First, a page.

Dissertation Defense for Meghan Mills

Program: Sociology: PHD

Department Contact Email: deena.peschke@unh.edu

Defense Title: The Impact of Socioeconomic Status and Goal-Striving Stress on Depression and Delinquency among Rural Youth

Defense Date and Time: 03/18/15 10:00 am

Defense Location: Carsey Institute, Huddleston Hall

Defense Advisor: Dr. Karen Van Gundy


Defense Abstract: According to the stress process framework,both socioeconomic status and goal-striving stress serve as critical chronic stressors; however, little to no research has examined the relationship between socioeconomic status, goal-striving stres, and well-being using this theoretical framework. Using longitudinal data from Waves I (2009) & II (2011) of the Rural Youth Study (RYS), my dissertation examines how goal-striving stress varies by socioeconomic status, and it investigates the impact of goal-striving stress on delinquent behaviors and depressive symptoms among rural youth over time, and net of crucial components of the stress process framework (i.e., stressful life events, family attachment, and personal resources). More specifically, my research examines the unique effects of educational, occupational, and community goal-striving stress as well as the effects of a combined measure of overall goal-striving stress.
Analyses reveal a significant negative relationship between socioeconomic status and depressive symptoms, but this relationship is mediated by family attachment. Controlling for prior depressive symptoms, only a significant positive relationship between community goal-striving stress and depressive symptoms remains. However, with regard to delinquent behaviors, educational, community, and overall goal-striving stress are significantly positively related to delinquent behaviors net of prior delinquency. Such findings remain even with statistical adjustments for socioeconomic status, stressful life events, family attachment, and personal resources.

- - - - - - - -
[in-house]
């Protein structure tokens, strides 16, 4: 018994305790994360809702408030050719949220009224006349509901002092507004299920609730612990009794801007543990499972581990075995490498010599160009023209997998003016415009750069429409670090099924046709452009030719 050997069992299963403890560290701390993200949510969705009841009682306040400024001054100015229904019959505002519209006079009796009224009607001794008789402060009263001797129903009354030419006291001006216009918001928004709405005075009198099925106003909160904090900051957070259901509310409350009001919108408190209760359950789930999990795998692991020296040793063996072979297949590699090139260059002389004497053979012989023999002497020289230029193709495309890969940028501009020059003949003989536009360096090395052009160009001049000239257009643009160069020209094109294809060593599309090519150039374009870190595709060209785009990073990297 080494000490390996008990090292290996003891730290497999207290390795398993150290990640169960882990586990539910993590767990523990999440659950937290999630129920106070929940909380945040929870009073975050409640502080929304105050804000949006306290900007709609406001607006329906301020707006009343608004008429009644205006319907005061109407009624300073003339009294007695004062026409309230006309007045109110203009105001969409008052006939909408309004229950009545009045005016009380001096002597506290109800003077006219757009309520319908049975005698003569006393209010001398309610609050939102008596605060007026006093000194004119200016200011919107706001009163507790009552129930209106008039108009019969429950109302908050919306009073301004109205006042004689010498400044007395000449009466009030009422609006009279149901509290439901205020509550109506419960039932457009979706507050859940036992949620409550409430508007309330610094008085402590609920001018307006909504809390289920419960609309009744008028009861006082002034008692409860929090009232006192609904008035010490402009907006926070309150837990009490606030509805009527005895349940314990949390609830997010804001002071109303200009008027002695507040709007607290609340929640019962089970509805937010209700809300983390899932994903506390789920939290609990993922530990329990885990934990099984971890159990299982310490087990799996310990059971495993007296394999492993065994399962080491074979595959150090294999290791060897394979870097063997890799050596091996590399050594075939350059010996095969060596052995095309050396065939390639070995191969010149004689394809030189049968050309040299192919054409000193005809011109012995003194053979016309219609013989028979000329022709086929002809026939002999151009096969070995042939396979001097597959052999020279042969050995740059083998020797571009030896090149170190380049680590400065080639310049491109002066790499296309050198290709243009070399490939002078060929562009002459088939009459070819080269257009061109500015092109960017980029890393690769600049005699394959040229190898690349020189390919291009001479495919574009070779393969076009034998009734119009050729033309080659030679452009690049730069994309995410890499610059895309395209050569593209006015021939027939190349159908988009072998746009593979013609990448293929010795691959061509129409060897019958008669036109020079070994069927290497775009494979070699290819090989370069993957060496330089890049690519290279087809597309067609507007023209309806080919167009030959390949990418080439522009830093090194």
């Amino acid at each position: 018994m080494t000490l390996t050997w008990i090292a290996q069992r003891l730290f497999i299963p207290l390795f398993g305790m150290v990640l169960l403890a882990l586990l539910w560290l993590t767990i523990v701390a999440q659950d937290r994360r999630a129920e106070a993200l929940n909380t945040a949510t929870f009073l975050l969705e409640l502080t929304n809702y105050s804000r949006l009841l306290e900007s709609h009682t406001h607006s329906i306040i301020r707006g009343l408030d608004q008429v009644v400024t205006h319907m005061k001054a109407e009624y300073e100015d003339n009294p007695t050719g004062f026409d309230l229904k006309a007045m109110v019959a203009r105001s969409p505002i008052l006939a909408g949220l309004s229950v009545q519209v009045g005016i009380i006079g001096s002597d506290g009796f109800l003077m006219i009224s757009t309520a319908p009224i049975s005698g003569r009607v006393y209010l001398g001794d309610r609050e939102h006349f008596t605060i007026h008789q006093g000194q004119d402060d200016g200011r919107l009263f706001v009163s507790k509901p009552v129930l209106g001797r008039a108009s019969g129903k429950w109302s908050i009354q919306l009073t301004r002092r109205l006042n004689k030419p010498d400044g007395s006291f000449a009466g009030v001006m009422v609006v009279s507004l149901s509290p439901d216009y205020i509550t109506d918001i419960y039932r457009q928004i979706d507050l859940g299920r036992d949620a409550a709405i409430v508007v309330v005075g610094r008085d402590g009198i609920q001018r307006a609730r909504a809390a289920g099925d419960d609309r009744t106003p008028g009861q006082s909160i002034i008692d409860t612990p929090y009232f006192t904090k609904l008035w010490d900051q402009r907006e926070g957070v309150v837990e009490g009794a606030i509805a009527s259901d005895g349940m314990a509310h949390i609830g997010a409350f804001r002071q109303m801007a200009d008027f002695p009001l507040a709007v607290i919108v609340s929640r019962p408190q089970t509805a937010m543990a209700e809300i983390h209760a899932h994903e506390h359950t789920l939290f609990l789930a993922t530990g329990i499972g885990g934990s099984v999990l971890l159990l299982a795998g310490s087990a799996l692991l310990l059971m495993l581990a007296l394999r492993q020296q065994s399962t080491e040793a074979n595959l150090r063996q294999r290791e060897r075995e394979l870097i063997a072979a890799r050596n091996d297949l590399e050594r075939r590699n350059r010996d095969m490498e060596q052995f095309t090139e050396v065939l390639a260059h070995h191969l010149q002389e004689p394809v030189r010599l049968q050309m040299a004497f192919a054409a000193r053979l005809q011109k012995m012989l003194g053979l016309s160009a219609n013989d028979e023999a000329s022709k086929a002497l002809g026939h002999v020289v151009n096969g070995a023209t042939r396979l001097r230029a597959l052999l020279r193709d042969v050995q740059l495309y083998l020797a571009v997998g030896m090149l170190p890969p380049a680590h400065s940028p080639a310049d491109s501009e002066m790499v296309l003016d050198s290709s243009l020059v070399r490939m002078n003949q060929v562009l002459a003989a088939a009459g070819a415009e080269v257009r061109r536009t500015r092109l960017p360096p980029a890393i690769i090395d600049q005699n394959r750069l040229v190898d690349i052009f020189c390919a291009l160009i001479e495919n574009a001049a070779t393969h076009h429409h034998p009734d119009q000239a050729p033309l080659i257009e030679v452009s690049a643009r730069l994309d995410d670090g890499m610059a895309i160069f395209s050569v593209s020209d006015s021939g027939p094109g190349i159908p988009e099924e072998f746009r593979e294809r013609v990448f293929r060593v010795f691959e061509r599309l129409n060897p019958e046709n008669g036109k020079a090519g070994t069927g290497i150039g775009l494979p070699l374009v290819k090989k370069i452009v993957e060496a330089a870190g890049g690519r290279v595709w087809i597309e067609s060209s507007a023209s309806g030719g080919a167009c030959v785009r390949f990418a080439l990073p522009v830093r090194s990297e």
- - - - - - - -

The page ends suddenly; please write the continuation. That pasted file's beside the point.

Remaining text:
The findings of my dissertation illustrate the importance of considering various types of goal-striving stress and considering their unique effects on different outcomes. My findings highlight the importance of a "new" type of goal-striving stress among rural youth, community goal-striving stress. Additionally, my findings indicate that goal-striving stress may be especially important for understanding the unequal social distribution of outcomes such as delinquency that are not as clearly or directly associated with socioeconomic status. Such findings highlight the important role of the stress process framework for understanding socioeconomic disparities in outcomes. In sum, goal-striving stress is a critical topic for future research using the stress process framework with important policy implications for improving the well-being of rural youth.